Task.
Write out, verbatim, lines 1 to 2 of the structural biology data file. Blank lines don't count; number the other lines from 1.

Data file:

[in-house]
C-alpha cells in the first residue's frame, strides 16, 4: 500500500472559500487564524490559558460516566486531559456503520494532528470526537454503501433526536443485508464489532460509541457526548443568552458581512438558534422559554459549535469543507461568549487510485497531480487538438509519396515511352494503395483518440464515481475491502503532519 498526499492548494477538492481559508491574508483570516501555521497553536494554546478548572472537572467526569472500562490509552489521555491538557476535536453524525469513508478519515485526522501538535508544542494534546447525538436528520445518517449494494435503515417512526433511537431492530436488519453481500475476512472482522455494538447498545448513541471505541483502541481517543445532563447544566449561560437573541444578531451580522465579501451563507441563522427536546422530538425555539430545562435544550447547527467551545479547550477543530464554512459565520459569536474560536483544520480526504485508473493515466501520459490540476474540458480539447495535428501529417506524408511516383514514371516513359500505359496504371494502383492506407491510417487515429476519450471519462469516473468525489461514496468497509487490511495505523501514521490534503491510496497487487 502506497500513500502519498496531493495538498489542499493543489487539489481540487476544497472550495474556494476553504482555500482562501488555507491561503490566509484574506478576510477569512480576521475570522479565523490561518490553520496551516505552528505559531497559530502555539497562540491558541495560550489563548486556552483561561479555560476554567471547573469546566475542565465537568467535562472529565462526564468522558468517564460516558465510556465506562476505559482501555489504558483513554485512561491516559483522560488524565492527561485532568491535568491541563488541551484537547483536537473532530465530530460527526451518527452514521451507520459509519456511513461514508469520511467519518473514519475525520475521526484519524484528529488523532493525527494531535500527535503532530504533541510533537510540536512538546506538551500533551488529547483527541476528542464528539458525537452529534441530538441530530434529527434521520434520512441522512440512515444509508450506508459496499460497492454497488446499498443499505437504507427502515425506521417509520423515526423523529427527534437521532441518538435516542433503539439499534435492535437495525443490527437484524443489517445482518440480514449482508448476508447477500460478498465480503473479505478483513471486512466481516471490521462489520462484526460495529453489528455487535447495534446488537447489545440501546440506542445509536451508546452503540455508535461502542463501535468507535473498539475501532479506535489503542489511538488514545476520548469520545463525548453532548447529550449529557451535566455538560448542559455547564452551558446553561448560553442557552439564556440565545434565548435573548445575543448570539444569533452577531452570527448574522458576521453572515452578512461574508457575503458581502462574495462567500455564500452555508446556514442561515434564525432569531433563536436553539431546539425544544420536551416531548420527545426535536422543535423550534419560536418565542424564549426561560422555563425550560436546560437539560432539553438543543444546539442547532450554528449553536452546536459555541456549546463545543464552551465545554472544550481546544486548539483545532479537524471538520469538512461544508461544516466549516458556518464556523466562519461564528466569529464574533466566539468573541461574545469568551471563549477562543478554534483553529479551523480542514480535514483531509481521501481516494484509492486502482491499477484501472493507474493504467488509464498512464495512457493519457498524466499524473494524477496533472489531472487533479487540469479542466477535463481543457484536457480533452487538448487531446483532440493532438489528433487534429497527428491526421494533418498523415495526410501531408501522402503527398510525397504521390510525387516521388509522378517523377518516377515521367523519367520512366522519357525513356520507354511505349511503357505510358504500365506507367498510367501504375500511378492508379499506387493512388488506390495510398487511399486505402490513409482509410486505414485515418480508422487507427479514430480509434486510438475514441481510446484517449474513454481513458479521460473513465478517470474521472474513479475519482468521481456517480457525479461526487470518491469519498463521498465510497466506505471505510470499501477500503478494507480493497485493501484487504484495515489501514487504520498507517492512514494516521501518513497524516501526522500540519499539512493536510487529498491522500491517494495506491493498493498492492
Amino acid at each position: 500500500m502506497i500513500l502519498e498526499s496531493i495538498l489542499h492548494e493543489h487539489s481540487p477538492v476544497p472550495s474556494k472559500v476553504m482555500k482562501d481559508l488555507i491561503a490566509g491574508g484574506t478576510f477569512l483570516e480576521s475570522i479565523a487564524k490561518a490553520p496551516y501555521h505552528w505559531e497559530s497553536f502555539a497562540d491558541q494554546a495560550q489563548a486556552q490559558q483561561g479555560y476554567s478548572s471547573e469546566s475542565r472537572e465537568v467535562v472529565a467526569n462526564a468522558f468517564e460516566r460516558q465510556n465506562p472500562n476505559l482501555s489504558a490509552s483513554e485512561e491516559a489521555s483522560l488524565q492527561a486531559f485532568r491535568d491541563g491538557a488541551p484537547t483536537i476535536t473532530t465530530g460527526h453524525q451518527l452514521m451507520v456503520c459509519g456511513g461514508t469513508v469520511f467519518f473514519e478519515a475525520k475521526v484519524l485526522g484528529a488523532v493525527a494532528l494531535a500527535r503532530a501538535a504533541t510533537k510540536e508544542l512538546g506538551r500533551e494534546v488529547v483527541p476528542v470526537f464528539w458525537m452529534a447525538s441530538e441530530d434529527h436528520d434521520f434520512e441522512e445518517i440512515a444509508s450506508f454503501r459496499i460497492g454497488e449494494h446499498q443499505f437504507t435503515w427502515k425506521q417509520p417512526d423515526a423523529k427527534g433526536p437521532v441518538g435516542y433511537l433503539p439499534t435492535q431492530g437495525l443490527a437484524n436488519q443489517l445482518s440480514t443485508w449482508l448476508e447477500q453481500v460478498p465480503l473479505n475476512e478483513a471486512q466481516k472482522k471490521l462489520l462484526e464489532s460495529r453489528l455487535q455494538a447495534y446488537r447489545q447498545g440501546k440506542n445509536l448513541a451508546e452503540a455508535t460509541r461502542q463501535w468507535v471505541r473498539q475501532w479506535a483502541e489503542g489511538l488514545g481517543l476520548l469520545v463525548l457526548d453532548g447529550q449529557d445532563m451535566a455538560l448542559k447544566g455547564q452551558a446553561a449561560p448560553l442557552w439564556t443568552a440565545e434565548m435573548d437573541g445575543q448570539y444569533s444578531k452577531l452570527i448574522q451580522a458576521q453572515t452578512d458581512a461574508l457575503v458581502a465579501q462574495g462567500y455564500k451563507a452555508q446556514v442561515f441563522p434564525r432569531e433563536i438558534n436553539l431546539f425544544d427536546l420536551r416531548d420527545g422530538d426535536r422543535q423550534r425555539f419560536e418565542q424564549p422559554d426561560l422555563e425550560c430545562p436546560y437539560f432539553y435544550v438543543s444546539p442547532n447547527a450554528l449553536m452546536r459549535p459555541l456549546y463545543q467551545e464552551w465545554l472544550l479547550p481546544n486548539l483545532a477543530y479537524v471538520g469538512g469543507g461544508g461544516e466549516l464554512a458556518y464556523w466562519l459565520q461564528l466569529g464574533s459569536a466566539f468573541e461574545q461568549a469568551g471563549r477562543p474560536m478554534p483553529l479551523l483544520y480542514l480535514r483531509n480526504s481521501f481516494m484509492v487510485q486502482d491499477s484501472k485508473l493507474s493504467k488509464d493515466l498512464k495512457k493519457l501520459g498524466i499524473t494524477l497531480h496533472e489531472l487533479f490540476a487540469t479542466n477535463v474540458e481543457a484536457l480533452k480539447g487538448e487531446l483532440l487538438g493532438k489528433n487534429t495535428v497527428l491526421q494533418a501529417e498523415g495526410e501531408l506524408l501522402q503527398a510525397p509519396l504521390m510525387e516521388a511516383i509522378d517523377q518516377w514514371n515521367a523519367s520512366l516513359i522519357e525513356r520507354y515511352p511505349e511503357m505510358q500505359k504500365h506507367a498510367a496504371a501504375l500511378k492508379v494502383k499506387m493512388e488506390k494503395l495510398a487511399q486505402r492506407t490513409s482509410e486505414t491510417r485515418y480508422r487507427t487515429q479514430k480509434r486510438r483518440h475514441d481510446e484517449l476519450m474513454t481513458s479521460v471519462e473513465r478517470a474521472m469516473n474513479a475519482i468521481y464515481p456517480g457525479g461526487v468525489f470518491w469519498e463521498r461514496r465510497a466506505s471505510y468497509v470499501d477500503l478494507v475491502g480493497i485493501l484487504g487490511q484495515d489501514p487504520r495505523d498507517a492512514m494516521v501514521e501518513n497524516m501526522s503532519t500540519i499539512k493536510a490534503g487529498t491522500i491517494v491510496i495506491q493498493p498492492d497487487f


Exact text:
[in-house]
C-alpha cells in the first residue's frame, strides 16, 4: 500500500472559500487564524490559558460516566486531559456503520494532528470526537454503501433526536443485508464489532460509541457526548443568552458581512438558534422559554459549535469543507461568549487510485497531480487538438509519396515511352494503395483518440464515481475491502503532519 498526499492548494477538492481559508491574508483570516501555521497553536494554546478548572472537572467526569472500562490509552489521555491538557476535536453524525469513508478519515485526522501538535508544542494534546447525538436528520445518517449494494435503515417512526433511537431492530436488519453481500475476512472482522455494538447498545448513541471505541483502541481517543445532563447544566449561560437573541444578531451580522465579501451563507441563522427536546422530538425555539430545562435544550447547527467551545479547550477543530464554512459565520459569536474560536483544520480526504485508473493515466501520459490540476474540458480539447495535428501529417506524408511516383514514371516513359500505359496504371494502383492506407491510417487515429476519450471519462469516473468525489461514496468497509487490511495505523501514521490534503491510496497487487 502506497500513500502519498496531493495538498489542499493543489487539489481540487476544497472550495474556494476553504482555500482562501488555507491561503490566509484574506478576510477569512480576521475570522479565523490561518490553520496551516505552528505559531497559530502555539497562540491558541495560550489563548486556552483561561479555560476554567471547573469546566475542565465537568467535562472529565462526564468522558468517564460516558465510556465506562476505559482501555489504558483513554485512561491516559483522560488524565492527561485532568491535568491541563488541551484537547483536537473532530465530530460527526451518527452514521451507520459509519456511513461514508469520511467519518473514519475525520475521526484519524484528529488523532493525527494531535500527535503532530504533541510533537510540536512538546506538551500533551488529547483527541476528542464528539458525537452529534441530538441530530434529527434521520434520512441522512440512515444509508450506508459496499460497492454497488446499498443499505437504507427502515425506521417509520423515526423523529427527534437521532441518538435516542433503539439499534435492535437495525443490527437484524443489517445482518440480514449482508448476508447477500460478498465480503473479505478483513471486512466481516471490521462489520462484526460495529453489528455487535447495534446488537447489545440501546440506542445509536451508546452503540455508535461502542463501535468507535473498539475501532479506535489503542489511538488514545476520548469520545463525548453532548447529550449529557451535566455538560448542559455547564452551558446553561448560553442557552439564556440565545434565548435573548445575543448570539444569533452577531452570527448574522458576521453572515452578512461574508457575503458581502462574495462567500455564500452555508446556514442561515434564525432569531433563536436553539431546539425544544420536551416531548420527545426535536422543535423550534419560536418565542424564549426561560422555563425550560436546560437539560432539553438543543444546539442547532450554528449553536452546536459555541456549546463545543464552551465545554472544550481546544486548539483545532479537524471538520469538512461544508461544516466549516458556518464556523466562519461564528466569529464574533466566539468573541461574545469568551471563549477562543478554534483553529479551523480542514480535514483531509481521501481516494484509492486502482491499477484501472493507474493504467488509464498512464495512457493519457498524466499524473494524477496533472489531472487533479487540469479542466477535463481543457484536457480533452487538448487531446483532440493532438489528433487534429497527428491526421494533418498523415495526410501531408501522402503527398510525397504521390510525387516521388509522378517523377518516377515521367523519367520512366522519357525513356520507354511505349511503357505510358504500365506507367498510367501504375500511378492508379499506387493512388488506390495510398487511399486505402490513409482509410486505414485515418480508422487507427479514430480509434486510438475514441481510446484517449474513454481513458479521460473513465478517470474521472474513479475519482468521481456517480457525479461526487470518491469519498463521498465510497466506505471505510470499501477500503478494507480493497485493501484487504484495515489501514487504520498507517492512514494516521501518513497524516501526522500540519499539512493536510487529498491522500491517494495506491493498493498492492